It has been underutilized for seven years: a magnificent hollow carved out of the harbor crevasse, best known as the backdrop for several car TV commercials and a venue for the 2022 Biennale.
The NSW Government is poised to announce a new layout to revitalize Barangaroo’s the Cutaway amid growing pressure to deliver an Indigenous arts and culture center at Barangaroo’s Headland Park.
Metropolitan Local Aboriginal Land Council chief executive Nathan Moran says it is a “travesty” that Sydney lacks an Aboriginal-staffed and managed cultural center or a permanent repository for Aboriginal cultural artefacts.
“It is a space as big as the main performance hall of the Opera House, and it is really sad that this space remains empty; available despite our best efforts to put together cultural projects of the highest quality. Leaving it practically empty is an embarrassment to everyone. I’m not kidding when I say we’d better use it as an indoor cricket room.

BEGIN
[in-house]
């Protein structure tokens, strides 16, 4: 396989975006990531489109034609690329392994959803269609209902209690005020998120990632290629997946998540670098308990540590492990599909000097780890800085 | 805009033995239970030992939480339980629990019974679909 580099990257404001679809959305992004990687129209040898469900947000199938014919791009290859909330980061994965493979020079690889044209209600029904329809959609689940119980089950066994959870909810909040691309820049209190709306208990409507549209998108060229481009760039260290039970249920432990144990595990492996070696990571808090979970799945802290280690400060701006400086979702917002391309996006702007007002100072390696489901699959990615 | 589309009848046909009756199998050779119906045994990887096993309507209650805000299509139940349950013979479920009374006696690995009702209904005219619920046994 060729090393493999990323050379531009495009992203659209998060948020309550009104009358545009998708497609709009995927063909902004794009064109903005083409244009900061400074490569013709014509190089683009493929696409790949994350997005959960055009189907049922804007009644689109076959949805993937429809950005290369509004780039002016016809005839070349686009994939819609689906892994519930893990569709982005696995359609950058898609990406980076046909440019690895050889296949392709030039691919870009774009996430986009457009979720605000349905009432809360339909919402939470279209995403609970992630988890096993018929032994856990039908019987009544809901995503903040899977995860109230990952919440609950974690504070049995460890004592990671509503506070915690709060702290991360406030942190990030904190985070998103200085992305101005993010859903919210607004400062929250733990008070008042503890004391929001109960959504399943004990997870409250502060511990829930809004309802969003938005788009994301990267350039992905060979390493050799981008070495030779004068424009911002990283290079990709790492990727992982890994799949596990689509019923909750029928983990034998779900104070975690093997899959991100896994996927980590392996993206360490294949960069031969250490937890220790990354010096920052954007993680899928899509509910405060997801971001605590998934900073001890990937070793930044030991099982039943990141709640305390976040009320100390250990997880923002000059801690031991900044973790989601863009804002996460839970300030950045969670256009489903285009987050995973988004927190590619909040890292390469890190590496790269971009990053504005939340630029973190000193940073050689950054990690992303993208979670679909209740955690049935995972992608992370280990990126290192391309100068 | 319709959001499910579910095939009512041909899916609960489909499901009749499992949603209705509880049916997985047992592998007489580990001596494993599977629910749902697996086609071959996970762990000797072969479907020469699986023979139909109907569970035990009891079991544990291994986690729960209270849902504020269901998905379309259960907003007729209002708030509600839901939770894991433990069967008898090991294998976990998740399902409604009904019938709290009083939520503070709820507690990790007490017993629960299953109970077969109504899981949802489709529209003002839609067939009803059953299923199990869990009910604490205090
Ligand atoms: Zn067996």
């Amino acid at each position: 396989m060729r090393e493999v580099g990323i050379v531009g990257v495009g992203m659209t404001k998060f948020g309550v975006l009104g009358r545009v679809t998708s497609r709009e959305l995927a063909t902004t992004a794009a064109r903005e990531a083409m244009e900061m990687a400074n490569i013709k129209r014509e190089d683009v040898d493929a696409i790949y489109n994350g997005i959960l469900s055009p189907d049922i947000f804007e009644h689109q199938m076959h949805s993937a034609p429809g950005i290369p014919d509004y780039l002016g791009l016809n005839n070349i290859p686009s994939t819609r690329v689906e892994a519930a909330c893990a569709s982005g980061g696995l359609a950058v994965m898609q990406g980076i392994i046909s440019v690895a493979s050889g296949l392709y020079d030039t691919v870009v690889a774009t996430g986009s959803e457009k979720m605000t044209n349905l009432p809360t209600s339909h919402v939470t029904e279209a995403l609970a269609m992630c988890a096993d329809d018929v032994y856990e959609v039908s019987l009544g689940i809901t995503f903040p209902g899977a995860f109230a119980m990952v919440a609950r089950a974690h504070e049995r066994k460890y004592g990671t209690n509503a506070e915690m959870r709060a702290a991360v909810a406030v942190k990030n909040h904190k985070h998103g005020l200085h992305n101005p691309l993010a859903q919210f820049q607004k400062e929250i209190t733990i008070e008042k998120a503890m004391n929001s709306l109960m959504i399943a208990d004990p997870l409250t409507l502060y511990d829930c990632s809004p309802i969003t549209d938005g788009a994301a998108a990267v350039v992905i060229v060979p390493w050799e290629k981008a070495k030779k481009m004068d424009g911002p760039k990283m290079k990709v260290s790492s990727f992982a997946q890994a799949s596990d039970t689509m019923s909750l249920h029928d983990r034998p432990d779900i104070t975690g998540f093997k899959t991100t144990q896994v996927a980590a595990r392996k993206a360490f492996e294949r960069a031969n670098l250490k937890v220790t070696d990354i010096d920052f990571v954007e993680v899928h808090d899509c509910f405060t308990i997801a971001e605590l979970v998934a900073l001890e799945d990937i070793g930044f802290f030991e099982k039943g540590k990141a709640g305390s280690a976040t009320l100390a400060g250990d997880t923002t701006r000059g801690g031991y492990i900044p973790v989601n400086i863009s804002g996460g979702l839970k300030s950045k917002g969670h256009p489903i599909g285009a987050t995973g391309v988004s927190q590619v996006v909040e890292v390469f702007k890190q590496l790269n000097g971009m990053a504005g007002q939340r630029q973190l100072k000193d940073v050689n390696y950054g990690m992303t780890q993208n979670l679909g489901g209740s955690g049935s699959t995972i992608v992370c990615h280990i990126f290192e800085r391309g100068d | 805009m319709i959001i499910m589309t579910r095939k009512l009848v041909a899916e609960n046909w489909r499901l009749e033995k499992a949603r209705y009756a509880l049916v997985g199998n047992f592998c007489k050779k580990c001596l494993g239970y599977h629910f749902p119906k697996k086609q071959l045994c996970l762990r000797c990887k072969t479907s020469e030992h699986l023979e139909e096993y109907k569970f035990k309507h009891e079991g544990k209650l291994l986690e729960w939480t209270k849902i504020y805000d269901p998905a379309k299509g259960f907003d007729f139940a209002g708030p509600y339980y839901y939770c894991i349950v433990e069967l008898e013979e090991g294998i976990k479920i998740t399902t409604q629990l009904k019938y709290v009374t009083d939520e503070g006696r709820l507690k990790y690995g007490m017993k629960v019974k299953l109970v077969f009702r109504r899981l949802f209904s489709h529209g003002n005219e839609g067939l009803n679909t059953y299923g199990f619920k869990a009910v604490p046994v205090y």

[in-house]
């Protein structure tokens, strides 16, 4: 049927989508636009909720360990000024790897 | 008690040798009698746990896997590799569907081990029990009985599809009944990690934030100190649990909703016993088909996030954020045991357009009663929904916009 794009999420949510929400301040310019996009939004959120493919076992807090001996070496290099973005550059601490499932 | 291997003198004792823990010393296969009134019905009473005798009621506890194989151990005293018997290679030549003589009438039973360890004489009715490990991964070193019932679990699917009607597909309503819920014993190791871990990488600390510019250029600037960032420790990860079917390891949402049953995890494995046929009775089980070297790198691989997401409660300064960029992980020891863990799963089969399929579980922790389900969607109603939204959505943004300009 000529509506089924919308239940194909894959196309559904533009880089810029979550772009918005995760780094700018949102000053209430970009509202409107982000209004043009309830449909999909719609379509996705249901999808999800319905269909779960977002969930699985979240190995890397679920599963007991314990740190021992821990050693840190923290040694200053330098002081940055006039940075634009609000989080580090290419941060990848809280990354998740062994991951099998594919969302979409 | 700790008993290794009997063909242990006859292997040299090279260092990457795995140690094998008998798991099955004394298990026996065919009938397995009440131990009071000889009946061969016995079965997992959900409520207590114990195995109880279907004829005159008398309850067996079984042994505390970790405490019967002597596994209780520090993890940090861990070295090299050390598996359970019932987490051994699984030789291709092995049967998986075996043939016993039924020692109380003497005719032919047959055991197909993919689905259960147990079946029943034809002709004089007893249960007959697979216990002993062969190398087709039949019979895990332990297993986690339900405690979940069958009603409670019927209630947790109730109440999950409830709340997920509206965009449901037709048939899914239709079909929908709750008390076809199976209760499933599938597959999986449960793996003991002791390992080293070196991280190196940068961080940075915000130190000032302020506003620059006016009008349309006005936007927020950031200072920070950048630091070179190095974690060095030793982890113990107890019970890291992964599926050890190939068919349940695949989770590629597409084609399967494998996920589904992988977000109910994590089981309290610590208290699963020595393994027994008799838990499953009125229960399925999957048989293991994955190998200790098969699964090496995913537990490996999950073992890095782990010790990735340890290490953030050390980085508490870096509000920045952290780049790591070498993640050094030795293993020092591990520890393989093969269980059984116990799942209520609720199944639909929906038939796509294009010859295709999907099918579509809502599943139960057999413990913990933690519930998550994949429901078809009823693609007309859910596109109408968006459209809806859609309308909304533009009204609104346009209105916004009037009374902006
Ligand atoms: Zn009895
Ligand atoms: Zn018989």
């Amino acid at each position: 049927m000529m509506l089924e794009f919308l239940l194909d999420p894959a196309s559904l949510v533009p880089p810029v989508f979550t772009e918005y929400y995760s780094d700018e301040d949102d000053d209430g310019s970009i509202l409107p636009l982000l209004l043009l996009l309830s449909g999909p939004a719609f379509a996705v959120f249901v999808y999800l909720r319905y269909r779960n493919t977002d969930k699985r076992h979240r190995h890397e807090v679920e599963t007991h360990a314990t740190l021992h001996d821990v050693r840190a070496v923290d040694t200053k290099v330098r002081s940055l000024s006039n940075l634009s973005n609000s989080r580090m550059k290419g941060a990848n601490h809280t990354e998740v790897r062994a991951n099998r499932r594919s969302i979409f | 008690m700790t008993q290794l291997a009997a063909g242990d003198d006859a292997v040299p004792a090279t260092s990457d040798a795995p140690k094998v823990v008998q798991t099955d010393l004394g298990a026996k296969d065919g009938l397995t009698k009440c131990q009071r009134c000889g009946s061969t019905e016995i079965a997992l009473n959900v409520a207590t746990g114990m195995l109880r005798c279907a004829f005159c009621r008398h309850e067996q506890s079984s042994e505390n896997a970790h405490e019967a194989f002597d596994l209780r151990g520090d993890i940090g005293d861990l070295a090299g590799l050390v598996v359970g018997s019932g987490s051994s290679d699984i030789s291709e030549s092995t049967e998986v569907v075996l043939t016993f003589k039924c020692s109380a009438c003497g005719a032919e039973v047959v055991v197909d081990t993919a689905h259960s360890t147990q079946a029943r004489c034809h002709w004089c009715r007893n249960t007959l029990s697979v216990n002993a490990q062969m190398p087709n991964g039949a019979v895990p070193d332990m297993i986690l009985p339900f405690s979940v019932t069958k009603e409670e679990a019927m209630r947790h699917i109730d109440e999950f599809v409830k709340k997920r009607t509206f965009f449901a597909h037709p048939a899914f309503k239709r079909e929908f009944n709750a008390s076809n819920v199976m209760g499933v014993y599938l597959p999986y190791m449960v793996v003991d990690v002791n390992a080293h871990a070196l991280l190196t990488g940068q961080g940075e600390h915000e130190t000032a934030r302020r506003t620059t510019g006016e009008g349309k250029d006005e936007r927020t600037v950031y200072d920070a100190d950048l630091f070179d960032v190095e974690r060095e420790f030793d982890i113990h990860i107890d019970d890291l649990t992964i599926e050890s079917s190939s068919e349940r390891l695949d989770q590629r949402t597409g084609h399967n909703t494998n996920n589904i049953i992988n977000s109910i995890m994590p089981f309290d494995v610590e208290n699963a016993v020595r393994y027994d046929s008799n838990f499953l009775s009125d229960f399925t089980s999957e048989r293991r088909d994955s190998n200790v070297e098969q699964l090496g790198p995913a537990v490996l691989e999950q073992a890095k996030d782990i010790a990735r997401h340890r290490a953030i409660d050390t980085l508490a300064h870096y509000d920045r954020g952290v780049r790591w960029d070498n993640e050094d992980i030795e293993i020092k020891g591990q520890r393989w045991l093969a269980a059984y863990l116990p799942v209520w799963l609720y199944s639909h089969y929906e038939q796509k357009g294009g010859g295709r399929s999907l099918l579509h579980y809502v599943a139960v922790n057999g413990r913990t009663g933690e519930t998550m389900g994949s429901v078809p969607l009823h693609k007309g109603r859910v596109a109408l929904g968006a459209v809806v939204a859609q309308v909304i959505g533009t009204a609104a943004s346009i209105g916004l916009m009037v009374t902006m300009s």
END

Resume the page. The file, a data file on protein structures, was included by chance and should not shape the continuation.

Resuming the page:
“At a National Indigenous Cultural Center in Barangaroo, we could show not only art and dance, but carving, weaving storytelling, the whole spectrum, and we could have exhibitions and displays and artists sharing their culture from all over the country.”
Cutaway, with its flexible shell space, 6500 square meter footprint and cathedral-like ceilings, is buried in a hill created by a flat quay – largely the result of Paul Keating’s vision to recreate the naturalistic headland.
Infrastructure NSW identified a National Indigenous Center as a priority in 2016, a project that subsequently cost about $600 million. More recently, the agency developed concept plans to upgrade utilities and acoustics at Cutaway to create a multi-functional space and potential art gallery.
Asked about its plans, Infrastructure NSW declined to go into detail, but said the redevelopment would allow the Cutaway to realize its full potential as one of Sydney’s premier venues for national and international events.